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Polynomials Introduction,
Examples of Polynomial Expressions

A polynomial expression in one variable is of the following standard form.

    a_{n}x^n \space + \space a_{n{\text{–}}1}x^{n{\text{–}}1} \space + \space …… \space + \space a_{2}x^2 \space + \space a_{1}x \space + \space a_{0}           ( where   a_{n} = \not 0 )

The terms in a polynomial can be constants, or variables with a positive whole number exponent.

Parts of a Polynomial:

We can observe a standard polynomial expression to identify the different parts that make up the polynomial.
x  is a ‘variable’, which represents a numerical value that can change.

A range of letters or symbols can be used for variables, but most commonly seen is the letter  x.
There can also be more than one variable present in a polynomial.
A variable in a polynomial must have an exponent that is non negative and a whole number.

Terms such as   x^{\tt{{\text{-}}3}}\sqrt{x}   and   x^{1/4}   are not allowed in polynomials.

5  and  2  are coefficients.
Numbers that exist alongside and multiply a variable.

Unlike variables, coefficients are allowed to have fractional exponents, and can be fractions also.

Coefficients like &nbsp \sqrt{5}   and  \frac{1}{2}   are perfectly fine.

3  is a constant, and unlike a variable is always the same value in the polynomial.

Degree of a Polynomial:

The degree of a polynomial in one variable, is the largest exponent of that variable that is present.

2x^{\tt{3}} + 4x \space {\text{–}} \space 5    is a polynomial expression of degree “3“.

x^{\tt{2}} \space {\text{–}} \space 3x + 4    is a polynomial expression of degree “2“.

The degree of a polynomial is an indication of how many roots/solutions the polynomial has.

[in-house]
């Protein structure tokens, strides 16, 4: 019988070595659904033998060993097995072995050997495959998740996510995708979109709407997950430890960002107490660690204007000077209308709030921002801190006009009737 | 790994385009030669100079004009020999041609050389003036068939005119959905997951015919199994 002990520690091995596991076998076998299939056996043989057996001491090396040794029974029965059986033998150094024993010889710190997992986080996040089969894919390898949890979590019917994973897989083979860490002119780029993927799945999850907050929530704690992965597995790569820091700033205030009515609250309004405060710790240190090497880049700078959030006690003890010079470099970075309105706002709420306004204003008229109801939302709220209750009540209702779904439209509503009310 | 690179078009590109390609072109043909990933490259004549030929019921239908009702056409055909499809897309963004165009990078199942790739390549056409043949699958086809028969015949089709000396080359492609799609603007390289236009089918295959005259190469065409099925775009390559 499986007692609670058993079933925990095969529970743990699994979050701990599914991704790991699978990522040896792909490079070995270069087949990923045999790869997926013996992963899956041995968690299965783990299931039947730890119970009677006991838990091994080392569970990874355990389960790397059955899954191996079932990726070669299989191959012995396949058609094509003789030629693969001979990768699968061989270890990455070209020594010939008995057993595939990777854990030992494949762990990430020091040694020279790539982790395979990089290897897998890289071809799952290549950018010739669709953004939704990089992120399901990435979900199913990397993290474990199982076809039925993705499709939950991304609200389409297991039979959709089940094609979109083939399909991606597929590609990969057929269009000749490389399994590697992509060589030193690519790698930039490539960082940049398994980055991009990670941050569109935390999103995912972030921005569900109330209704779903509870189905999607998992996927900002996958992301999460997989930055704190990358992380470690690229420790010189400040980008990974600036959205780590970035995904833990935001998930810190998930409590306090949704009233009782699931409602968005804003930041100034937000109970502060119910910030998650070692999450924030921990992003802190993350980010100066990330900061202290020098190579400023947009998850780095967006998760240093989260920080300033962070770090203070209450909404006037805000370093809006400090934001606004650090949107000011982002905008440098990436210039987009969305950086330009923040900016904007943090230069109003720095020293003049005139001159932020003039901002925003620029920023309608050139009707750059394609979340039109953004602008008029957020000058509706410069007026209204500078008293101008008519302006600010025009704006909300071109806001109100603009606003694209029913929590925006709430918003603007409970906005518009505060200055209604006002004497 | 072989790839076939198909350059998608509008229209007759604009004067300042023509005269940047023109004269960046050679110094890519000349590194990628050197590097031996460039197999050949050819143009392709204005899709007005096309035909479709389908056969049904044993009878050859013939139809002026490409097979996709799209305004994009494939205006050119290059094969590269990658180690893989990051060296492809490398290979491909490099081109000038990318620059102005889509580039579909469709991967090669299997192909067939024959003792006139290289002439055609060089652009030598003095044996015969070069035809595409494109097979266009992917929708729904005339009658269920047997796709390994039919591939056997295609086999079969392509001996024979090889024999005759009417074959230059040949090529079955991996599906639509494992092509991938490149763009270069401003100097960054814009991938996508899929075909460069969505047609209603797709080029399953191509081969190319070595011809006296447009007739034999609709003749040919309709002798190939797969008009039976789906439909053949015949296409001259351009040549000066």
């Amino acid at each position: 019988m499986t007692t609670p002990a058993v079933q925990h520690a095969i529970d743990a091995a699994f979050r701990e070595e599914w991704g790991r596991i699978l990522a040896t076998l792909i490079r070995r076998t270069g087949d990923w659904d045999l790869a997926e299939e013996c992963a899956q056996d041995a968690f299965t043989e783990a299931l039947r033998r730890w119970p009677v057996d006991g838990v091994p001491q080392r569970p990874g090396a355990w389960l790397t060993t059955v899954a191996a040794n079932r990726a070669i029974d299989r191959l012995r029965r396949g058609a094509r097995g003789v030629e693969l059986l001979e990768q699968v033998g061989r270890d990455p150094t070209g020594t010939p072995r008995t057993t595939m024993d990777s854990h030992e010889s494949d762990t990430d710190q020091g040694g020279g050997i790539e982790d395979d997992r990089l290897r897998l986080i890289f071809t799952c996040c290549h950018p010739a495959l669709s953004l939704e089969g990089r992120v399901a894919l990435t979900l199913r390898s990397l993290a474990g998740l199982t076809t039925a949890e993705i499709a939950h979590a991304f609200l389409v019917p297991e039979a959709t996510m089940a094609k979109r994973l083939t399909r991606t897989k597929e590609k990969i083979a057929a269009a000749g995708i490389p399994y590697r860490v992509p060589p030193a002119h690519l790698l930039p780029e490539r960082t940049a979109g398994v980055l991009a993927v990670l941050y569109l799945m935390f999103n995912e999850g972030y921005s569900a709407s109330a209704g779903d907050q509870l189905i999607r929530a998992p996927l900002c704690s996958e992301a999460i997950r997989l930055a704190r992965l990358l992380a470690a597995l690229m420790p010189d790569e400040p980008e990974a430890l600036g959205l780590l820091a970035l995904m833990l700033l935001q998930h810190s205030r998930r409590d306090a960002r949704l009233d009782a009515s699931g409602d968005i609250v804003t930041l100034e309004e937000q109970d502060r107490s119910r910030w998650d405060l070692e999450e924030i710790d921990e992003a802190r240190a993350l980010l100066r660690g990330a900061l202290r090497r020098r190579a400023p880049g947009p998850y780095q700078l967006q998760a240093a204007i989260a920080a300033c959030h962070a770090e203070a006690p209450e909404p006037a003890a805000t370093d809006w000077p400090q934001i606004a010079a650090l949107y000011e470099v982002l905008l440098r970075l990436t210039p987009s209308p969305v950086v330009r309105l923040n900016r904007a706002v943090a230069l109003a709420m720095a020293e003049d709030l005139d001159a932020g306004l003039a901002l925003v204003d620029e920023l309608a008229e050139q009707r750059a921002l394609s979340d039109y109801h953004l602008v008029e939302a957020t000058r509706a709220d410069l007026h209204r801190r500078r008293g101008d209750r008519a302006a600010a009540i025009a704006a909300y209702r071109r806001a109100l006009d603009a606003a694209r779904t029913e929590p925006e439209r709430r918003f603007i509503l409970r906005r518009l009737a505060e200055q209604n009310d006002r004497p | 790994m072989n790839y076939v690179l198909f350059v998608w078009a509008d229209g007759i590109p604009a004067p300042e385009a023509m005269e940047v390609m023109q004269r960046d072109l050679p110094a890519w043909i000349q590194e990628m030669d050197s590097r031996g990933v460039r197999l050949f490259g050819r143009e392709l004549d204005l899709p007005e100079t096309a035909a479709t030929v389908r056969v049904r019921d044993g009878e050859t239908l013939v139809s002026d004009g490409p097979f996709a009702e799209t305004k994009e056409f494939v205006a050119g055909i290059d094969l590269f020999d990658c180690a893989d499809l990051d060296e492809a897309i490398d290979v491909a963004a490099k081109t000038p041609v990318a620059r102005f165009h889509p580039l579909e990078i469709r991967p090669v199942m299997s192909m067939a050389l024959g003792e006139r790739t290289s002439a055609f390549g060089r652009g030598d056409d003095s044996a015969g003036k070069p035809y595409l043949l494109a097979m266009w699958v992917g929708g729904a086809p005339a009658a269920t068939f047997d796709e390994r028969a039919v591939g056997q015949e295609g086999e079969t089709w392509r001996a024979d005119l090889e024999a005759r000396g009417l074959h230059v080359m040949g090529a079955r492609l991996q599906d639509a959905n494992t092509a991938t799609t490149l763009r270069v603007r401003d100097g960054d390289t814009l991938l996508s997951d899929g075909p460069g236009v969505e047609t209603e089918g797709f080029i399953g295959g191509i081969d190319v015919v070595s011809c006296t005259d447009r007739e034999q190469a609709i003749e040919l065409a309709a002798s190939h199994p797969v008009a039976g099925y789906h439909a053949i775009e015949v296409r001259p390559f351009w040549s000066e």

A polynomial of degree  “2”  has at most 2 solutions.
A polynomial of degree  “3”  has at most 3 solutions,  and so on.

Polynomials can have specific names depending on the degree.

  –  A linear polynomial is of degree 1, for example     x + 6.
  –  A quadratic polynomial is of degree 2, for example     x^{\tt{2}} + 2x + 3.
  –  A cubic polynomial is of degree 3, for example     x^{\tt{3}} \space {\text{–}} \space x + 7.

There are names for larger degree polynomials also but the three listed above are usually the most common to encounter.

A constant is also a type of polynomial, if you have just a number such as  4,
this is technically a polynomial of degree  “1”.

There doesn’t always need to be a variable present.

It should also be mentioned that degree can sometimes be referred to as ‘order’.

Examples of Polynomial Expressions,
Equations and Functions

Polynomial Equations:

When a polynomial is presented in the form   x^{\tt{2}} + 4x + 2,
it is a polynomial expression.

But we can also write as a polynomial equation or function.
A polynomial equation is when a polynomial is set equal to a certain value, even zero.

x^{\tt{2}} + 4x + 2 = 0    and    x^{\tt{2}} + 4x + 2 = 9   are both examples of a polynomial equation.

We can solve many polynomial equations and find the roots/solutions.

We see how this can be done in further sections, but as mentioned earlier in this page, a polynomial equation will not have more solutions than what the degree of the equation is.

So    x^{\tt{2}} + 4x + 2 = 0    and    x^{\tt{2}} + 4x + 2 = 9    would both have at most 2 solutions.

Polynomial Functions:

A polynomial can presented and written as a polynomial function.

Where we could solve for a range of values that could be input into the polynomial.

f(x) = x^{\tt{2}} + 4x + 2     and     f(x) = 4x^{\tt{3}} \space {\text{–}} \space x^2 + 4x + 2

are examples of polynomial functions.

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